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Neurovasculature of the Female Genitalia

Fig. 14.15   Nerves of the female perineum and genitalia

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Fig. 14.16   Blood vessels of the female external genitalia
Inferior view.

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Fig. 14.17   Neurovasculature of the female perineum
Lithotomy position.

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Penis, Scrotum & Spermatic Cord

Fig. 14.18   Penis, scrotum, and spermatic cord
Anterior view. Removed: Skin over the scrotum and spermatic cord.

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Fig. 14.19   Spermatic cord: Contents
Cross section.

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Fig. 14.20   Penis

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Testis & Epididymis

Fig. 14.21   Testis and epididymis
Left lateral view.

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Fig. 14.22   Blood vessels of the testis
Left lateral view.

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Male Accessory Sex Glands

Fig. 14.23   Accessory sex glands

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Fig. 14.24   Prostate
The prostate may be divided anatomically (top row) or clinically (bottom row).

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Fig. 14.25   Prostate in situ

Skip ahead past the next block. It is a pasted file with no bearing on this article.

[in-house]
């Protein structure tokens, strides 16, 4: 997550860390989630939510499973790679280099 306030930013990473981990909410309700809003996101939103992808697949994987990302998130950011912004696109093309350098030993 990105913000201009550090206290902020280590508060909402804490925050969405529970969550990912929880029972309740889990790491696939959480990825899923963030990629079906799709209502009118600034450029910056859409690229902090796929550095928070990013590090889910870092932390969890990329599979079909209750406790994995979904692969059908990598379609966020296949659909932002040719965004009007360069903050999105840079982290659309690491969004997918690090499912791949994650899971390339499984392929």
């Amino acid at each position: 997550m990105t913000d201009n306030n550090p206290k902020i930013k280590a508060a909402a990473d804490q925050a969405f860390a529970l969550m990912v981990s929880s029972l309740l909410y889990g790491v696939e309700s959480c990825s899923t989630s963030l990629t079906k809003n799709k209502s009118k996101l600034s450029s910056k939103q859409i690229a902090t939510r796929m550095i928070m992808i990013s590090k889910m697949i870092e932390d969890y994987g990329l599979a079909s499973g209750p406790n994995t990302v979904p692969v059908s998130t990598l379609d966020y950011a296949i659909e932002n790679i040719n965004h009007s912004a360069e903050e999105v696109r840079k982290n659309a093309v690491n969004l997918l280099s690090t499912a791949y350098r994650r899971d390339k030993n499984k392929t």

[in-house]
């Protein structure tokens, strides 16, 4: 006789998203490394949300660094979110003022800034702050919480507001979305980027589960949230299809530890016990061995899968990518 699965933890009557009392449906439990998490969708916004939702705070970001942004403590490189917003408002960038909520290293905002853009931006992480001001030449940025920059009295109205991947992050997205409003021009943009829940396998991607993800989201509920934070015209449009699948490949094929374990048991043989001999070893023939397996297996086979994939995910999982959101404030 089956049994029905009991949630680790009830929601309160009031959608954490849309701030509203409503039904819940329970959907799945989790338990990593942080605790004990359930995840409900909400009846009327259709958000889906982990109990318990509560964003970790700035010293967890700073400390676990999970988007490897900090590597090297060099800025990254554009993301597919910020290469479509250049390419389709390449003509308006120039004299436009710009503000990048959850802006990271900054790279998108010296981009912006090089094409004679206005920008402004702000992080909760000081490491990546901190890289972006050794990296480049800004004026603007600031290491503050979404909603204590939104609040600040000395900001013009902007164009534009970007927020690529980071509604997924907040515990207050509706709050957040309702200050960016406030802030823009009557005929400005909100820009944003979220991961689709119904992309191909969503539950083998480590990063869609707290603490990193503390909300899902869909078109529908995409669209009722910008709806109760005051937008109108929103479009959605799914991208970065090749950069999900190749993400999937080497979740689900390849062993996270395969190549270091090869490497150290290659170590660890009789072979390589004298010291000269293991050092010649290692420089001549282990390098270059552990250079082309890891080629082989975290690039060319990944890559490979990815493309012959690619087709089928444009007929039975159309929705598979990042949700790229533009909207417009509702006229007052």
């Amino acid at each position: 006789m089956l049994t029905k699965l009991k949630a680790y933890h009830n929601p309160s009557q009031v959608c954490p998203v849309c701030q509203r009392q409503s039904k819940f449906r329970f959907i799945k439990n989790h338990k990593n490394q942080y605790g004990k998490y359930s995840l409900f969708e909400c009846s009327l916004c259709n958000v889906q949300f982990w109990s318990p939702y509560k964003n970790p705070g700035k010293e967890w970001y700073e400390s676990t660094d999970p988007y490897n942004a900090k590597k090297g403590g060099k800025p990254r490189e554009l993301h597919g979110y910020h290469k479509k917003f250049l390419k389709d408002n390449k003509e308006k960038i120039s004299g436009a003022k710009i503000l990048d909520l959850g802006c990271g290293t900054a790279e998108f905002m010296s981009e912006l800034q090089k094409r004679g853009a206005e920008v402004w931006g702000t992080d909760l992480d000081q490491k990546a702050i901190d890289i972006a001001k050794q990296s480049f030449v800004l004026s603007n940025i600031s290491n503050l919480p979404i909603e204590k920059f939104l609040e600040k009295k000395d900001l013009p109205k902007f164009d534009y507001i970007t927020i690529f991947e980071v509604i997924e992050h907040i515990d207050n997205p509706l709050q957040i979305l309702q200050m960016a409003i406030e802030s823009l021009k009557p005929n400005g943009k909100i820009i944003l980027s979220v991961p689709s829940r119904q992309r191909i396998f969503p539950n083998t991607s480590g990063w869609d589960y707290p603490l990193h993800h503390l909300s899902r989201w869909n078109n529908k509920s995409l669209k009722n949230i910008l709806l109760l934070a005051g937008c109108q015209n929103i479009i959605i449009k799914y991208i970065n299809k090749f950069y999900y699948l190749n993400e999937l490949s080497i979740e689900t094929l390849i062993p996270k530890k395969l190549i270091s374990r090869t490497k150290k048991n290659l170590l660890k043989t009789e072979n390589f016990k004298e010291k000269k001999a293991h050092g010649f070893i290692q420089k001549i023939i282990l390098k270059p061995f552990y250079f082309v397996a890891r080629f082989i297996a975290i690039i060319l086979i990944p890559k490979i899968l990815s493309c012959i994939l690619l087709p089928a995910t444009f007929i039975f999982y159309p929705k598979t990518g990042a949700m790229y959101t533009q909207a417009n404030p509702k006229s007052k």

Sagittal section through the male pelvis, left lateral view.

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Prostatic carcinoma and hypertrophy

Prostatic carcinoma is one of the most common malignant tumors in older men, often growing at a subcapsular location in the peripheral zone of the prostate. Unlike benign prostatic hyperplasia, which begins in the central part of the gland, prostatic carcinoma does not cause urinary outflow obstruction in its early stages. Being in the peripheral zone, the tumor is palpable as a firm mass through the anterior wall of the rectum during rectal examination.

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In certain prostate diseases, especially cancer, increased amounts of a protein, prostate-specific antigen or PSA, appear in the blood. This protein can be measured by a simple blood test.

Neurovasculature of the Male Genitalia

Fig. 14.26   Neurovasculature of the male genitalia
Left lateral view.

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Fig. 14.27   Neurovasculature of the penis and scrotum

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Fig. 14.28   Nerves of the male perineum and genitalia
Lithotomy position.

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Fig. 14.29   Neurovasculature of the male perineum
Lithotomy position.

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Development of the Genitalia

image The male and female genitalia are derived from a common gonadal primordium.

Fig. 14.30   Development of the external genitalia

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Fig. 14.31   Descent of the testis
Left lateral view.

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Fig. 14.32   Development of the internal genitalia
Anterior view.